Warp Drives May Come With a Killer Downside

by Jason Major on February 29, 2012

Want to stay on top of all the space news? Follow @universetoday on Twitter

Dropping out of warp speed could have deadly results. (Image: Paramount Pictures/CBS Studios)

Planning a little space travel to see some friends on Kepler 22b? Thinking of trying out your newly-installed FTL3000 Alcubierre Warp Drive to get you there in no time? Better not make it a surprise visit — your arrival may end up disintegrating anyone there when you show up.

“Warp” technology and faster-than-light (FTL) space travel has been a staple of science fiction for decades. The distances in space are just so vast and planetary systems — even within a single galaxy — are spaced so far apart, such a concept is needed to make casual human exploration feasible (and fit within the comforts of people’s imagination as well… nobody wants to think about Kirk and Spock bravely going to some alien planet while everyone they’ve ever known dies of old age!)

While many factors involving FTL travel are purely theoretical — and may remain in the realm of imagination for a very long time, if not ever — there are some concepts that play well with currently-accepted physics.

Warp field according to the Alcubierre drive. (AllenMcC.)

The Alcubierre warp drive is one of those concepts.

Proposed by Mexican theoretical physicist Miguel Alcubierre in 1994, the drive would propel a ship at superluminal speeds by creating a bubble of negative energy around it, expanding space (and time) behind the ship while compressing space in front of it. In much the same way that a surfer rides a wave, the bubble of space containing the ship and its passengers would be pushed at velocities not limited to the speed of light toward a destination.

Of course, when the ship reaches its destination it has to stop. And that’s when all hell breaks loose.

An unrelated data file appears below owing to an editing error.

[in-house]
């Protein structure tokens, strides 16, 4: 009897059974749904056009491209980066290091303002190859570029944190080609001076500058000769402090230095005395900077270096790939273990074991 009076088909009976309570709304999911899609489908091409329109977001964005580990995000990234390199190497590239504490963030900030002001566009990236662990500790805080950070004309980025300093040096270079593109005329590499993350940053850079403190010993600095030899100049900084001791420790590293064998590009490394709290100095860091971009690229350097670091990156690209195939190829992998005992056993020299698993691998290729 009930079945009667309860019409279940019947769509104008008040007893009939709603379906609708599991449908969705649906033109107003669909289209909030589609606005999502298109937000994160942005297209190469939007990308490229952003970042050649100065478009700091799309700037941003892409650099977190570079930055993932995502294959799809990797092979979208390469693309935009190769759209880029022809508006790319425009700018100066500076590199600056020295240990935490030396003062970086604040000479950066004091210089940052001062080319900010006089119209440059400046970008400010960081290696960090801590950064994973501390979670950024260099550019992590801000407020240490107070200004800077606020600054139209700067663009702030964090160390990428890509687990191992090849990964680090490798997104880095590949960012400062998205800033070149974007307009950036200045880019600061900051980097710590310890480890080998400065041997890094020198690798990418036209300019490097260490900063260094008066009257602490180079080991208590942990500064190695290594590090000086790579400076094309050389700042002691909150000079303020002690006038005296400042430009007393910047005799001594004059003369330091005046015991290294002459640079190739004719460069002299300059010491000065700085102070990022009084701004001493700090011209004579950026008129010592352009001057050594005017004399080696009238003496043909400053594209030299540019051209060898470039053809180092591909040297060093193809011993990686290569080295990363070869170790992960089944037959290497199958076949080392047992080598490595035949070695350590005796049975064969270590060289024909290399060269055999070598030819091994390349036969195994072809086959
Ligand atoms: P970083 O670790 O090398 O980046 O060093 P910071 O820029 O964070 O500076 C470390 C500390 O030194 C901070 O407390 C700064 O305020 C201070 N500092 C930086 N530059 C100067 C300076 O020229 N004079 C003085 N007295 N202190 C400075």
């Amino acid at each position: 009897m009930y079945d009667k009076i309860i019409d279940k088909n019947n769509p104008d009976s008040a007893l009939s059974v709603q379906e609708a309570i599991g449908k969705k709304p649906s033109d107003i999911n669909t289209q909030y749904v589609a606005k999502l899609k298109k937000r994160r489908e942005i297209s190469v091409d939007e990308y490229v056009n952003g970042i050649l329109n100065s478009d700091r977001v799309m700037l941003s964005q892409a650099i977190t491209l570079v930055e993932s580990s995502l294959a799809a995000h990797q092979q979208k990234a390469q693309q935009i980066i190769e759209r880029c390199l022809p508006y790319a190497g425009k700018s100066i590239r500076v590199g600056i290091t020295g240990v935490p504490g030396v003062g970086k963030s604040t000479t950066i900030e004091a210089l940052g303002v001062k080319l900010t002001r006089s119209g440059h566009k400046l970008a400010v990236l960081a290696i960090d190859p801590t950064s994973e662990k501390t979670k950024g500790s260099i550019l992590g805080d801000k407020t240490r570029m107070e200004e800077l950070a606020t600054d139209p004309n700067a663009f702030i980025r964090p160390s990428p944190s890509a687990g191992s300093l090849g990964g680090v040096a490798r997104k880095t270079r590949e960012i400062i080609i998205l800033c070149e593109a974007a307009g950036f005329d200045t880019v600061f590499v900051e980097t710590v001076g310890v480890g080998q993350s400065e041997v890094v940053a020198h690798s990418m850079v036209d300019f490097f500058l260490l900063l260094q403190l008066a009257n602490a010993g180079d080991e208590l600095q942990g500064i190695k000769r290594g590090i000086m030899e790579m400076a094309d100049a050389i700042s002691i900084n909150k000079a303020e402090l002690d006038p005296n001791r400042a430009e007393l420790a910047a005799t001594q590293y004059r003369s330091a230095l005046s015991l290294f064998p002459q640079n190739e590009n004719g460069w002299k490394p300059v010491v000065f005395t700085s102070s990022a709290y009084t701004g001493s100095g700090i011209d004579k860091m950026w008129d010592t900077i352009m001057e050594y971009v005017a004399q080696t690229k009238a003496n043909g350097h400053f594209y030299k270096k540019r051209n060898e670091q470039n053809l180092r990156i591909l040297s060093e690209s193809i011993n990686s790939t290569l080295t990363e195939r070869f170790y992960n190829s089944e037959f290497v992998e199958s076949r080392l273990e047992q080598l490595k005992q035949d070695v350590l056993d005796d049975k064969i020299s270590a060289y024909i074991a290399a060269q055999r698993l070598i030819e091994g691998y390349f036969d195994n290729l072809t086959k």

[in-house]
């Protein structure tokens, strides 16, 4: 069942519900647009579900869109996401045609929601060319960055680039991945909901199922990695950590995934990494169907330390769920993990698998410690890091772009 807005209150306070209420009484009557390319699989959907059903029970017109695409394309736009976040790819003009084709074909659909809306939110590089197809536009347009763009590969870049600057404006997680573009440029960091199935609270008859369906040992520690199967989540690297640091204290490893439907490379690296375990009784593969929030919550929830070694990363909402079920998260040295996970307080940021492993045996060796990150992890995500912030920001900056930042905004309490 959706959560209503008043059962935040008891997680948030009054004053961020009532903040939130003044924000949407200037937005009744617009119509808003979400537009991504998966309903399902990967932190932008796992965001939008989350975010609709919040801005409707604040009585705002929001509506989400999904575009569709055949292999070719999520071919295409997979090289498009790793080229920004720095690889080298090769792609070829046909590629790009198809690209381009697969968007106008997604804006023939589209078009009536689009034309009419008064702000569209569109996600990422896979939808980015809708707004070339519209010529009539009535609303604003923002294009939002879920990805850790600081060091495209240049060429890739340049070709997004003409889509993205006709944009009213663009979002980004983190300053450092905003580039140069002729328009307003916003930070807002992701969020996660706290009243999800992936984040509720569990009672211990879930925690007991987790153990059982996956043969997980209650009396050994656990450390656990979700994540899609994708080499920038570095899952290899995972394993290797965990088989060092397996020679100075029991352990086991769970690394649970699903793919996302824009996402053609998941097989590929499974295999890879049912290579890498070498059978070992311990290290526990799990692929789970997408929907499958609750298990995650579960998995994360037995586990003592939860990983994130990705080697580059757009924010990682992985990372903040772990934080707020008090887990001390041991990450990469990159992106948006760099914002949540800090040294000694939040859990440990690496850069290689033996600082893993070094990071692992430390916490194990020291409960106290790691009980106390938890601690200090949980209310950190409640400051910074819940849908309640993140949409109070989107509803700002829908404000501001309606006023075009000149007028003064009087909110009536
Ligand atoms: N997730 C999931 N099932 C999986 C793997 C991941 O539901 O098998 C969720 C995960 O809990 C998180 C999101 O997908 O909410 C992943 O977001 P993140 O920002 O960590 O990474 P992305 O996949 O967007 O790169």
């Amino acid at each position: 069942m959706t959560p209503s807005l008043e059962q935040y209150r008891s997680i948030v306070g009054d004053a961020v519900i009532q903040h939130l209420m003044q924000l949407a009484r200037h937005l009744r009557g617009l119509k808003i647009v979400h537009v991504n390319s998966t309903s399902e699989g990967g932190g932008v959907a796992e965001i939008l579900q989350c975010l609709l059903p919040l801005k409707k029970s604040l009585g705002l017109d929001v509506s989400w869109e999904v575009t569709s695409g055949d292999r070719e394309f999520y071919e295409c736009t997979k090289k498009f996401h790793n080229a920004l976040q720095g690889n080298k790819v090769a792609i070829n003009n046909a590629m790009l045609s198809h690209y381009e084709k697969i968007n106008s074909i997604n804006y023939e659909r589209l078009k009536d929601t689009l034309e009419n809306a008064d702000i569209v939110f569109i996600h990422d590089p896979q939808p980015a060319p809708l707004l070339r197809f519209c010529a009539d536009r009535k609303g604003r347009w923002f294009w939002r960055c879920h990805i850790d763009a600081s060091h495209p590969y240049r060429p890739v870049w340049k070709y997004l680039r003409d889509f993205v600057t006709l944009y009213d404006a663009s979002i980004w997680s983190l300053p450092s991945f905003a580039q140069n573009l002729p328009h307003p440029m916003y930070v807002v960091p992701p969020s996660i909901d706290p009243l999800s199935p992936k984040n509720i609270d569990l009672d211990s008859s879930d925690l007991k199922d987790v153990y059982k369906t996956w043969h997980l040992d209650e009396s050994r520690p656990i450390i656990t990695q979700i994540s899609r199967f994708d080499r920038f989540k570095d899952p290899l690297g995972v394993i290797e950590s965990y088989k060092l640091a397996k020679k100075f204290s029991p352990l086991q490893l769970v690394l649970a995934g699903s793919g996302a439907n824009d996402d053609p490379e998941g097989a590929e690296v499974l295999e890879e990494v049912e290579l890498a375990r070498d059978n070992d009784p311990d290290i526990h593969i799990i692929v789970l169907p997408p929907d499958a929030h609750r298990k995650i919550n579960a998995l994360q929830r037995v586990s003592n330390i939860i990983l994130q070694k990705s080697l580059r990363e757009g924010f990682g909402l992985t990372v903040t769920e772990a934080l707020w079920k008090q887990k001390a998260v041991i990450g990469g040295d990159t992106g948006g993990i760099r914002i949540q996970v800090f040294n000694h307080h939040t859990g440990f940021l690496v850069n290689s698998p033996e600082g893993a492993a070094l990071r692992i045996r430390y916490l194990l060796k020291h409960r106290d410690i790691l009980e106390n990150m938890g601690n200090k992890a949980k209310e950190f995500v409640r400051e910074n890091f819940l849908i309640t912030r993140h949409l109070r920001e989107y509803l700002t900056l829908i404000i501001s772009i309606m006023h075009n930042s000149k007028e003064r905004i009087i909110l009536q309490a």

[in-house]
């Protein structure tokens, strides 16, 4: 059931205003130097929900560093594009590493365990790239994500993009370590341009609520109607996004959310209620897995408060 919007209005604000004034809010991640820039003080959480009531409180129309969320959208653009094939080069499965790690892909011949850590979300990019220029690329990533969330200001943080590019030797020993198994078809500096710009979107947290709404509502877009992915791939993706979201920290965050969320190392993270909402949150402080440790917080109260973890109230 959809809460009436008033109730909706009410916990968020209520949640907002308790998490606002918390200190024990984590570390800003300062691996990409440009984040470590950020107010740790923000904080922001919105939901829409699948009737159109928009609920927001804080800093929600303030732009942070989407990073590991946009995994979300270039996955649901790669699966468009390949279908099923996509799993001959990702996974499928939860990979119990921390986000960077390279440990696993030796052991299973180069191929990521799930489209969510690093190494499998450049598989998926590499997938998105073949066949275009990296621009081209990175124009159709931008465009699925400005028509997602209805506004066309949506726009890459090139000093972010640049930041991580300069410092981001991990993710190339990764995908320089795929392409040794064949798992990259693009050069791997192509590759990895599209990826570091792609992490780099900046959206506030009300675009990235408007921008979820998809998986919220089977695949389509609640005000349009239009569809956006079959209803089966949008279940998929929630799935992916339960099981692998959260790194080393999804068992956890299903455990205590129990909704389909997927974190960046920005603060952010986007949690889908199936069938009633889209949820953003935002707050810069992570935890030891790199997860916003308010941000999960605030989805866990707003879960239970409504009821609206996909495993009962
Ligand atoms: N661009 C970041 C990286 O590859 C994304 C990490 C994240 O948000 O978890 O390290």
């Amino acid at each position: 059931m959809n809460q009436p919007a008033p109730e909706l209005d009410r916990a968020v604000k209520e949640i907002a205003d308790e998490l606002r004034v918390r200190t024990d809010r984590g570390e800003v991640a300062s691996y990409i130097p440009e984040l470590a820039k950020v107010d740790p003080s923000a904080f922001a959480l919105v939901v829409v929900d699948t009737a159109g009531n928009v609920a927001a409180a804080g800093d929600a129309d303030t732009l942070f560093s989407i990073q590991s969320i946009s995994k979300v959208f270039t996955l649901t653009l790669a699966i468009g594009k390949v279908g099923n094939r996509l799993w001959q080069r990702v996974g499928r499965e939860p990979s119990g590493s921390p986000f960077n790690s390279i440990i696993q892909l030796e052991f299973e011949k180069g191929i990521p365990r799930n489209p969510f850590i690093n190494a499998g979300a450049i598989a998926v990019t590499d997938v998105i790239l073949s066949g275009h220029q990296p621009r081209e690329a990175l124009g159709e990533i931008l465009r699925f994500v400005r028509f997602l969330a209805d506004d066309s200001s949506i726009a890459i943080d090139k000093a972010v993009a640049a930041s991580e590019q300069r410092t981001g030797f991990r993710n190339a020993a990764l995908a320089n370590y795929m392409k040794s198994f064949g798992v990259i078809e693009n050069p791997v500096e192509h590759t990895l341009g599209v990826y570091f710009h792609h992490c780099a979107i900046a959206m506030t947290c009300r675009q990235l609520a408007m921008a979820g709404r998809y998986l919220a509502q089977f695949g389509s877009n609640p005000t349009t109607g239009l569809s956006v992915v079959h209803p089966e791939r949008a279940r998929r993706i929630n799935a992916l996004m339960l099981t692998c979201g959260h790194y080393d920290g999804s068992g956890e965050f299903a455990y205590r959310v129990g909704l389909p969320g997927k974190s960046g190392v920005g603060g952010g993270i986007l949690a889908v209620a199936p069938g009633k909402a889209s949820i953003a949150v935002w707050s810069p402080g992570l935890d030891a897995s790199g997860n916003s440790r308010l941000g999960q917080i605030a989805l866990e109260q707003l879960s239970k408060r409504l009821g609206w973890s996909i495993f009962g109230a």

Researchers from the University of Sydney have done some advanced crunching of numbers regarding the effects of FTL space travel via Alcubierre drive, taking into consideration the many types of cosmic particles that would be encountered along the way. Space is not just an empty void between point A and point B… rather, it’s full of particles that have mass (as well as some that do not.) What the research team — led by Brendan McMonigal, Geraint Lewis, and Philip O’Byrne — has found is that these particles can get “swept up” into the warp bubble and focused into regions before and behind the ship, as well as within the warp bubble itself.

When the Alcubierre-driven ship decelerates from superluminal speed, the particles its bubble has gathered are released in energetic outbursts. In the case of forward-facing particles the outburst can be very energetic — enough to destroy anyone at the destination directly in front of the ship.

“Any people at the destination,” the team’s paper concludes, “would be gamma ray and high energy particle blasted into oblivion due to the extreme blueshifts for [forward] region particles.”

In other words, don’t expect much of a welcome party.

Another thing the team found is that the amount of energy released is dependent on the length of the superluminal journey, but there is potentially no limit on its intensity.

“Interestingly, the energy burst released upon arriving at the destination does not have an upper limit,” McMonigal told Universe Today in an email. “You can just keep on traveling for longer and longer distances to increase the energy that will be released as much as you like, one of the odd effects of General Relativity. Unfortunately, even for very short journeys the energy released is so large that you would completely obliterate anything in front of you.”